12 Super Depressing Facts About Planet Earth That Every 2016 Candidate Should Take To Heart
Last week, BuzzFeed cited sources claiming that an Al Gore presidential campaign was on its way. The report raised the hopes of many Americans, particularly environmentally conscious ones, but soon an official statement from Gore's camp burst our low-carbon bubbles. The brief excitement did, however, bring environmental issues to the forefront, if only temporarily. In picturing a Gore presidency and what he would prioritize, the United States was reminded of how grave climate change is, and how it not only threatens the country, but the future of our planet. And if you need yet another reminder, there are plenty of incredibly depressing facts about planet Earth to choose from.
I am 1000 percent behind Gore but I've spoken to him and don't see any moves for a 2016 run. He's focused 100 percent on his first love — which is climate.
But why not combine the two? Think of how much more you can get done for the climate from the executive branch. Seriously, we need you, Gore. Our future descendants need you. And, most importantly, our planet needs you. Are you thinking, "But what about the economy and racial injustice and ISIS?" Sure, those are all important issues, too — but they're kind of moot when there's no planet left for them to distress, you know? Take a look at these 12 super upsetting facts about the Earth, and then let's all start a super PAC for Gore.
The Warmest Year On Record?
According to the National Oceanic and Atmospheric Administration (NOAA) and the Japan Meteorological Agency (JMA), Earth started this year with its warmest quarter on record.
10 Years Of Drought
According to a study conducted by the Department of Earth and Atmospheric Sciences at Cornell University, climate change will continue to cause droughts in the coming decades, and they could last 10 years — or longer.
Flooding Will Wreak Havoc
On the flip side, climate change is also causing the sea levels to continue to rise, which not only causes flooding and the displacement of people, but also leads to water contamination and the increased spread of waterborne diseases.
CO2 Levels Are Astounding
In April 2014, CO2 levels in Earth's atmosphere were higher than they had been in 800,000 years.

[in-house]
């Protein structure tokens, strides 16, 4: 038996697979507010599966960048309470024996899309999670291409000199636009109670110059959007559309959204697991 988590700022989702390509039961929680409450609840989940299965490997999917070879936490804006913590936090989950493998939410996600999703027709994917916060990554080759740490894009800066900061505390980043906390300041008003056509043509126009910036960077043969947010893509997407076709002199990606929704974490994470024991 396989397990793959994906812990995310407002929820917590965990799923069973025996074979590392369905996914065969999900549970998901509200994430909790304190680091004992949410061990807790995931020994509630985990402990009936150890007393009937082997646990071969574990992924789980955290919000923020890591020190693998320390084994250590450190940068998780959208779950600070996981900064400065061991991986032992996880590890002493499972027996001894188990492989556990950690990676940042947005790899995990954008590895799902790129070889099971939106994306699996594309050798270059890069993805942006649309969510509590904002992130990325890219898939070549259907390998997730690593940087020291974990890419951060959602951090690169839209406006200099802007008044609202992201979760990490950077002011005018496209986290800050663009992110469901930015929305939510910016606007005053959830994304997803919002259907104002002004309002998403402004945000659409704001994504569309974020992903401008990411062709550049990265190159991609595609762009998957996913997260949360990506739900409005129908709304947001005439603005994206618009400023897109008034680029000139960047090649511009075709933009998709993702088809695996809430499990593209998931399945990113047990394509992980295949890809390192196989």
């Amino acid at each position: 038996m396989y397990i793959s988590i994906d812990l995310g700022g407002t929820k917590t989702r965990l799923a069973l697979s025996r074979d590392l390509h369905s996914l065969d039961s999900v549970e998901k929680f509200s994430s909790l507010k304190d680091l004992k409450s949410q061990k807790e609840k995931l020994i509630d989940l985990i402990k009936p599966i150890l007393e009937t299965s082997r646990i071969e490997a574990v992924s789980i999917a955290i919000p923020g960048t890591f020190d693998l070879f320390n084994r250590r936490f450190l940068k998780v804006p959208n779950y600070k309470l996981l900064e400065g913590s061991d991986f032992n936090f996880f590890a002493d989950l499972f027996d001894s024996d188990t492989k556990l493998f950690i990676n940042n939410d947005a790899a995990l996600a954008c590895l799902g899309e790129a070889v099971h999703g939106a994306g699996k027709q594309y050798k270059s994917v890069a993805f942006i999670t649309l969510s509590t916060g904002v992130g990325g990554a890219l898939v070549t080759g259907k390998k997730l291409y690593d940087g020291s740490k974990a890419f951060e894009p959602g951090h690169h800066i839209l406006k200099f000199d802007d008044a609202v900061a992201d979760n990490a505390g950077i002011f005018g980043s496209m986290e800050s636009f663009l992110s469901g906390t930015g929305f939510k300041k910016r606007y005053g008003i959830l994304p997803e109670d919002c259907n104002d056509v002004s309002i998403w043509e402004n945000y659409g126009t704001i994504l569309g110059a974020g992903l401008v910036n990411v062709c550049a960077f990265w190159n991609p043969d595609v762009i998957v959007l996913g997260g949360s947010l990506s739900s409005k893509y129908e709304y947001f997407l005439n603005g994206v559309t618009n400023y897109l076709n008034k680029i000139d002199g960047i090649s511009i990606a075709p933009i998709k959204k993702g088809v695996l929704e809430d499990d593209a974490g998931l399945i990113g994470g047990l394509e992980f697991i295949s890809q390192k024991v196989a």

Billions Of Plastic Bags
According to the Worldwatch Institute, 100 billion plastic bags are thrown away each year, but only 0.6 percent of them end up getting recycled. The rest go on to pollute the land and water, and kill an estimated one billion birds and mammals who ingest them.
Climate Change Equals More Diseases
Climate change can increase the number of insects that spread deadly diseases like malaria, dengue fever, and Lyme disease.
The U.S. Is Sucking Up The World's Resources
Americans make up only five percent of the world's population, but we consume more than 30 percent of its resources and are responsible for 22 percent of its carbon emissions. Maybe that's because we haven't had a president who's focused on changing this behavior.
Deforestation kills 18 million acres of forest each year.
The Number Of Natural Disasters Grows Drastically Every Year
According to a report from the New England Journal of Medicine, the number of natural disasters continues to climb every year, with around 217 million people affected every year since 1990. However, the number of incidents was three times as high between 2000 and 2009 than it was between 1980 and 1989.
Climate Change Affects Human Health
Not only is climate change putting humans at risk with natural disasters and illnesses, but it's also affecting our health through extreme hot and cold temperatures, poor air quality, and increased pollen and aeroallergen levels, which lead to allergies and asthma.
Food Will Become Unaffordable
An Oxfam report revealed that climate change's depletion of natural resources may lead to a 50 percent increase in food prices by 2030.
Our Marine Life Is Dying Out
An Intergovernmental Panel on Climate Change report revealed that the ocean's rising temperature is taking a massive toll on coral reef systems and marine life in general.